The Scaling Partners Network has released a Call to Action for the higher education sector to facilitate the transfer of credit between institutions.
Anticipating a larger than ever wave of students transferring across higher education institutions due to COVID-19 and the economic recession, a diverse group of policy, advocacy, research and institutional membership organizations have issued a call to action to policymakers and higher education leaders to improve transfer policies. Highlighting the racial justice implications at stake, they emphasize the urgency of taking action to address practices and policies that result in credit loss. The signatories are all members of the Scaling Partners Network convened by the Bill & Melinda Gates Foundation. The organizations work together under the principle that greater connection and coordinated action will enable the higher education field to scale innovations faster, more efficiently and with deeper impact.
Whereas, several significant dynamics are likely to cause more students to transfer across higher education institutions – in multiple directions, within and across the two- and four-year sectors – over the coming years than ever before.
Whereas, with increased transfer comes an imperative to resolve longstanding challenges in credit mobility and applicability. Currently, 50% of bachelor’s degree graduates attended at least two institutions before attaining a bachelor’s degree.1 Too many students lose too many credits when they move from one higher education institution to another. Fifty-three percent of transfer students who attained a bachelor’s degree were unable to have all of their transfer credits apply toward their degree. Repeatedly, students are asked to prove what they have learned even when they come with transcripts documenting successful course completion and/or nontraditional coursework. That practice is no longer acceptable.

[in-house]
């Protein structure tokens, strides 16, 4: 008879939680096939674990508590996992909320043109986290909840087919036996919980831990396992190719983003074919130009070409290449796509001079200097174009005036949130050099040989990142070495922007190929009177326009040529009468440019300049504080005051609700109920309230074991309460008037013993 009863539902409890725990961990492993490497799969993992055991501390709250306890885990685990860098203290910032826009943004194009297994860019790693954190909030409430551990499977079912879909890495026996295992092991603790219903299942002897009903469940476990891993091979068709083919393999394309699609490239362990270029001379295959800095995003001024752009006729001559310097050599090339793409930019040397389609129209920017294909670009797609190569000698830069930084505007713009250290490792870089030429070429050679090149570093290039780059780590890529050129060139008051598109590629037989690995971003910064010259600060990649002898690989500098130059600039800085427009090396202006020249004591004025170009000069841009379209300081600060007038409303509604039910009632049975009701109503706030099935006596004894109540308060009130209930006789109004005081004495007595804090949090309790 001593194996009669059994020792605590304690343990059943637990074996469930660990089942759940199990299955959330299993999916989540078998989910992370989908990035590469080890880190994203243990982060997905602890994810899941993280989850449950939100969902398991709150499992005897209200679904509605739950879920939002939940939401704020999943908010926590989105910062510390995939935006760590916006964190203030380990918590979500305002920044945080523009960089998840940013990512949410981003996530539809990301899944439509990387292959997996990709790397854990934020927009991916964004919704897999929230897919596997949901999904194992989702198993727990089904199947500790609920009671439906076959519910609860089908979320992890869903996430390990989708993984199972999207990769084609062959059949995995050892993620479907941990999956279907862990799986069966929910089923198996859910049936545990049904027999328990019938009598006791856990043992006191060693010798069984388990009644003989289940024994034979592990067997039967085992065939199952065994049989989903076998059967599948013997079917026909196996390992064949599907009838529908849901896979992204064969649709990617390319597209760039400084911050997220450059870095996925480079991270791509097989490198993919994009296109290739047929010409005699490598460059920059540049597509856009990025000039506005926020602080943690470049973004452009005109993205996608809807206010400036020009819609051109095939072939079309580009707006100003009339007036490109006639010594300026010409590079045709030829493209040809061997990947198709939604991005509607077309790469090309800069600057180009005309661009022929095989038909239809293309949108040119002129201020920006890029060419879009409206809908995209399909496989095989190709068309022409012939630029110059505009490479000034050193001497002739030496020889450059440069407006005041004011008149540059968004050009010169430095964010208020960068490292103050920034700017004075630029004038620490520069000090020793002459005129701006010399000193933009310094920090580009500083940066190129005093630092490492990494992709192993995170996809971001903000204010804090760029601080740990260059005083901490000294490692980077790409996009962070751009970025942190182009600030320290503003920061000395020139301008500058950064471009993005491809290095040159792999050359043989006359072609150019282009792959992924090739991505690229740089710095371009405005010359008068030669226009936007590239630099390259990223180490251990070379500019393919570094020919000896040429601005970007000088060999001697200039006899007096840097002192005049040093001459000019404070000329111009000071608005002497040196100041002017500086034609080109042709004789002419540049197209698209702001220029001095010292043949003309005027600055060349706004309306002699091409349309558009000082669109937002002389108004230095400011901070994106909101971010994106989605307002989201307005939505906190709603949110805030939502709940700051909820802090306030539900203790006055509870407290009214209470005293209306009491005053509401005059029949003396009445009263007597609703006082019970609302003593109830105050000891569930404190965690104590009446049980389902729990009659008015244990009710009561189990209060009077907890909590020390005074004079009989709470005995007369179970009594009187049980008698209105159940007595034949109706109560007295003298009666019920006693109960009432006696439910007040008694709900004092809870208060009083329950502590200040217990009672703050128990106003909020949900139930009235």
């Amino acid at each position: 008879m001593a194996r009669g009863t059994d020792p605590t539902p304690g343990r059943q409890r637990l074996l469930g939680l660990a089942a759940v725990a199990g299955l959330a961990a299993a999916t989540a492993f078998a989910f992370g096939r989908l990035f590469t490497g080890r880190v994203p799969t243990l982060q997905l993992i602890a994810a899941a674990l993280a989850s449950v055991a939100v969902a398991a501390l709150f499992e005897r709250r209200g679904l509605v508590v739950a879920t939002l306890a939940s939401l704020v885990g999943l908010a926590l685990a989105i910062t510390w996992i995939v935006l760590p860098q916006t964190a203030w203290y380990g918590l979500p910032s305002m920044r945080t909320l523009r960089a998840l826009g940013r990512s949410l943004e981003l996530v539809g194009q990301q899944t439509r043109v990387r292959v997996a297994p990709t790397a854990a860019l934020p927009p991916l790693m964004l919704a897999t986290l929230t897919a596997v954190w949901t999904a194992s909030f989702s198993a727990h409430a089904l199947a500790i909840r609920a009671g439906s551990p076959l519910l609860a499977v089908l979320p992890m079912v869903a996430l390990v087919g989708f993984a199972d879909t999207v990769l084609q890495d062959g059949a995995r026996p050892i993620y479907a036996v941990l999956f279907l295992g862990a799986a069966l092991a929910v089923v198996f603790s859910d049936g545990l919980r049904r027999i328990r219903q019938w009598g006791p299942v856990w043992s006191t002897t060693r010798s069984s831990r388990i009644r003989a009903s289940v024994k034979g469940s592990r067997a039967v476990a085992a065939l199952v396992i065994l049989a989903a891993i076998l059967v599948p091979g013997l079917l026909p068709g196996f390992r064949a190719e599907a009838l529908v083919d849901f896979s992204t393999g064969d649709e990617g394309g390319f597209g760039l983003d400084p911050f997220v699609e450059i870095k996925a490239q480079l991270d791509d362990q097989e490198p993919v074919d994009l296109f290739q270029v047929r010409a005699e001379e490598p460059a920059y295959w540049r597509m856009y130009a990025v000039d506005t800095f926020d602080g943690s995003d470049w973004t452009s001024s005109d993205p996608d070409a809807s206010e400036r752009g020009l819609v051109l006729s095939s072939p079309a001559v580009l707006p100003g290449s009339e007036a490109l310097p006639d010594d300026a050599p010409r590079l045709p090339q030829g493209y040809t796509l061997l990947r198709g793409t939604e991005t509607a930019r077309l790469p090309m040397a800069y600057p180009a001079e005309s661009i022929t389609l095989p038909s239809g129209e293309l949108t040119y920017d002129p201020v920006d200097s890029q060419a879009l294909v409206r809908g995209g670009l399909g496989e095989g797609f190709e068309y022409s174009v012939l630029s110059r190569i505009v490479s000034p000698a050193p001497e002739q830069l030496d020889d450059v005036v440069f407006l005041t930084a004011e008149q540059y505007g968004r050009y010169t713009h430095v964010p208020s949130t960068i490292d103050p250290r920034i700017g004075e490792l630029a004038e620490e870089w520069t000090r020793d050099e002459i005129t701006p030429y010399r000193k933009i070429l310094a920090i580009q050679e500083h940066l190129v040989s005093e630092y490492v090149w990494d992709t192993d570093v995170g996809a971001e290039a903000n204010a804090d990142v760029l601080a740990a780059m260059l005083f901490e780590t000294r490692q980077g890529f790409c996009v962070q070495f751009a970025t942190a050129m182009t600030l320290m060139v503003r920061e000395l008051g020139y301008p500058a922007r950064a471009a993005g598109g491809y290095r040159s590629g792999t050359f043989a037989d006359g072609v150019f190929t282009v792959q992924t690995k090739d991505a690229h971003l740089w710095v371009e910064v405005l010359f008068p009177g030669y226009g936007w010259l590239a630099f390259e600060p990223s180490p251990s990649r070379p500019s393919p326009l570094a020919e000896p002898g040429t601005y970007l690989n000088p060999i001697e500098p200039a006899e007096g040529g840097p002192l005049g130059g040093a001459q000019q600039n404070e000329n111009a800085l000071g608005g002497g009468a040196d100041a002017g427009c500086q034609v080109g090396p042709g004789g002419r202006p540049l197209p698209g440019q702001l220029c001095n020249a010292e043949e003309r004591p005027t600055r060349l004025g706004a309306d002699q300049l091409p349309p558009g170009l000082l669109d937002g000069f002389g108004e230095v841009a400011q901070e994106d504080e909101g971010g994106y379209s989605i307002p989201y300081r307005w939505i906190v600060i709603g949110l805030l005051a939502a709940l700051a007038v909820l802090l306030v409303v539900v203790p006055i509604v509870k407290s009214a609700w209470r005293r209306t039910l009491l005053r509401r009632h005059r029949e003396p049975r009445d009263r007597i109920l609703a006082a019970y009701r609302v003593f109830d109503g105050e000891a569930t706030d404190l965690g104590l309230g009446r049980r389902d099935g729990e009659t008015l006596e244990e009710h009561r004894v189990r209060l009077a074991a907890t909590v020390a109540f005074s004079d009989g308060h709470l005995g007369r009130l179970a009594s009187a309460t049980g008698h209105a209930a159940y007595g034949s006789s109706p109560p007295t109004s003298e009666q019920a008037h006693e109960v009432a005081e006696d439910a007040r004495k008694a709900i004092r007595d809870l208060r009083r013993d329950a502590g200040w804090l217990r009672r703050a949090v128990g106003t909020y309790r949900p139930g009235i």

Whereas, at the same time, our nation is grappling with its history of racial injustice. Calls for systemic change demand a hard look at practices and policies in higher education that continue to produce inequitable student outcomes by race and ethnicity. Among those that contribute most to inequity in postsecondary outcomes are transfer policies and practices. Because they are most likely to begin in community college, Black, LatinX and Indigenous students are hardest hit by practices and policies that result in credit loss when they transfer.
Whereas, transfer student outcomes are deeply inequitable by income as well. Forty-eight percent of students from low-income communities and 22% of students from high-income communities started at a community college. Given the broken transfer system, it should come as no surprise that those same populations are least likely to have a bachelor’s degree.
Whereas, the health, education and workforce impacts of COVID-19 have disproportionately affected low-income communities and Black, LatinX and Indigenous populations. We cannot allow transfer to exacerbate this national crisis.
Therefore, now is the time to take action on applicability of credits into degree programs for all types of learning documentation that students bring to the receiving institution. Approaching the process with integrity, flexibility and understanding of what is in students’ best interest is paramount.